Your Interview Anastasia Angeli


Anastasia Angeli

How long have you been involved in the lighting industry in total?

I have been working as a lighting application specialist (in short: lighting designer) at Signify for 1.5 years and prior to that I have been studying architectural lighting design Masters at KTH. With one year of short-term, ad-hoc projects in between. So consider me fresh and naïve 😊

Have you always been involved in the manufacturing side or have you come from another part of the industry?

Before starting on my full-time lighting design journey I have been doing some lighting-related projects, like creating a lighting concept for a restaurant in Moscow or setting up a lighting brand showroom in Stockholm. Very liberating and very short-term - not for me.

Do you feel that there is a wider diversity in sales, manufacturing and marketing over the last 20 years?

Hard question for me to reflect on, considering my short experience in the industry. What I want to highlight here though is that there is for sure a lot of diversity in terms of people in sales, manufacturing and marketing currently. It might be due to the understanding that diverse groups work better in the long run, or due to a variety of people getting education in these subjects.

What reasons do you think there are so few women working for manufacturing companies? What obstacles do women come up against?

My immediate reaction is to say that the reason for it is the perceived lack of creativity in manufacturing companies. There is a certain stigma around it: working for an architectural firm is "creative, open-minded and cool" while working for a lighting manufacturer is often seen as "restrictive, forced and inflexible".  And hey, I am not saying that it is the other way round! It is just different for everyone. I find freedom in a stable, long-term position where I know I can grow within a company (manufacturing companies tend to be bigger with more people working in different departments focusing on different things), not taking my work home (which I would if I was having a purely design role) as well as knowing that my profile might be adding more diversity in the team.

How do you think more women can be encouraged into this side of the lighting industry? What can manufactures do to encourage a diversity of applicants for roles in sales and product development for example?

I like this question, there are many sides to that. Some of them are widely known: using non gender biased phrasing in job descriptions is one of them. Listing overly high demands in the description might scare someone skilled from even applying for the role (as some women might shy away from trying if they do not see themselves as a perfect fit). Having role models at school / university signaling to young women that "their place" is not only in the nursery and flower shop but showcasing that yes, someone of their gender can work in sales and product development - so having more women in such roles might naturally lead to more girls envisioning themselves in these positions.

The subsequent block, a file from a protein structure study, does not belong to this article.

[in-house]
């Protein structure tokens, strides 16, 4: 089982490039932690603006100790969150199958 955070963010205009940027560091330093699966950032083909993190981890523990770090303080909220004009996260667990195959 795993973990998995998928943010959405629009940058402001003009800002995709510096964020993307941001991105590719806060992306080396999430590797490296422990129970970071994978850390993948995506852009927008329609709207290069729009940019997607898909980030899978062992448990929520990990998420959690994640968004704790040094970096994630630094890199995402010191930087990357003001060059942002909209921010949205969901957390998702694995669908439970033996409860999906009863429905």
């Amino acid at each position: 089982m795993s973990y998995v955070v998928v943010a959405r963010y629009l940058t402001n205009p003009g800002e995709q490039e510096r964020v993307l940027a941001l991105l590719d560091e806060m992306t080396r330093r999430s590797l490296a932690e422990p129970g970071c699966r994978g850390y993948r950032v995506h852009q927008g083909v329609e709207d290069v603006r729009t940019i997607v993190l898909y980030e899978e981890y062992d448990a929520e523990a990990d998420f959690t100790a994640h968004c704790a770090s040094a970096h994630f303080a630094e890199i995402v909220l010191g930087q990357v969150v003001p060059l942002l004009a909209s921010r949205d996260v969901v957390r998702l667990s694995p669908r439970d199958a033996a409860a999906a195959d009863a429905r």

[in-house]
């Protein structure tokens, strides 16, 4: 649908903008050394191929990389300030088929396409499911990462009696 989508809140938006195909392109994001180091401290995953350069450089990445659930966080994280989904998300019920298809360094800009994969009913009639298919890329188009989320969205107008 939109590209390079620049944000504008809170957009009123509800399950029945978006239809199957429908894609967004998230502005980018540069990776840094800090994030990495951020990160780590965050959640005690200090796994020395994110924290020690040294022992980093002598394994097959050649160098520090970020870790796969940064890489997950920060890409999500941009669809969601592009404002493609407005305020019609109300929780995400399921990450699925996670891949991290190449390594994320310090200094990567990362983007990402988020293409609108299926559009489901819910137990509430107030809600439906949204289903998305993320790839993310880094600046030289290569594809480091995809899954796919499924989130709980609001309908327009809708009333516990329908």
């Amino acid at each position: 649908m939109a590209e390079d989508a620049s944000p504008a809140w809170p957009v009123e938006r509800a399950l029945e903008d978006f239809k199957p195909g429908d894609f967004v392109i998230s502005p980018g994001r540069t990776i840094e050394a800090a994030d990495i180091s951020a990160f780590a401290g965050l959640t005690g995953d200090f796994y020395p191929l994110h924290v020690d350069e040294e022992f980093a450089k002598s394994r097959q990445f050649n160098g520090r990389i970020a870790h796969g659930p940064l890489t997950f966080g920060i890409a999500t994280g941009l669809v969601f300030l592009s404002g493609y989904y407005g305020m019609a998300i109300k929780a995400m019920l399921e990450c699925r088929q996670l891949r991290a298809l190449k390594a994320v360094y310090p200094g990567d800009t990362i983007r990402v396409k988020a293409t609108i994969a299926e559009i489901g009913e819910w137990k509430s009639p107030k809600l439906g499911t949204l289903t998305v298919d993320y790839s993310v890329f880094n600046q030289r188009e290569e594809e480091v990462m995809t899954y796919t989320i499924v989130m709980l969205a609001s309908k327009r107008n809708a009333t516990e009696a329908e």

What are the positives of working for a manufacturer? What are the negatives?

Will try to be concise here. Again, sharing my opinion on it:


  •  Stable work environment (manufacturing companies seem to go through global economic crisis more successfully due to its nature, as compared with the architecture firms, for example)
  • Big knowledge support base within the company (HR resources, learning opportunities etc)
  • A variety of colleagues, each focusing on their thing and bringing their diverse personalities into the office
  • Feeling of being more distant from my work tasks, allowing me not to think about my projects in the evenings and weekends (very subjective)


  • Lacking a sense of "I am creating something new, making an impact in the lighting design world" (questionable!)
  • Not feeling like I have a complete freedom of choice when doing lighting design
  • Not feeling fully appreciated outside of the company (working independently would be the opposite of that - which is perceived as "wow, you are so cool!")
  • Not following the whole process of the project from beginning to the end and often being involved only at one stage of the design (arguable and depends on a project and a team)
Is there anything else you would like to add?

I want to add that nothing is black & white. I am only saying my perception of it - you, dear reader, might totally disagree, and I accept that (because I am a women, you know, I am so negotiable - just kidding..).

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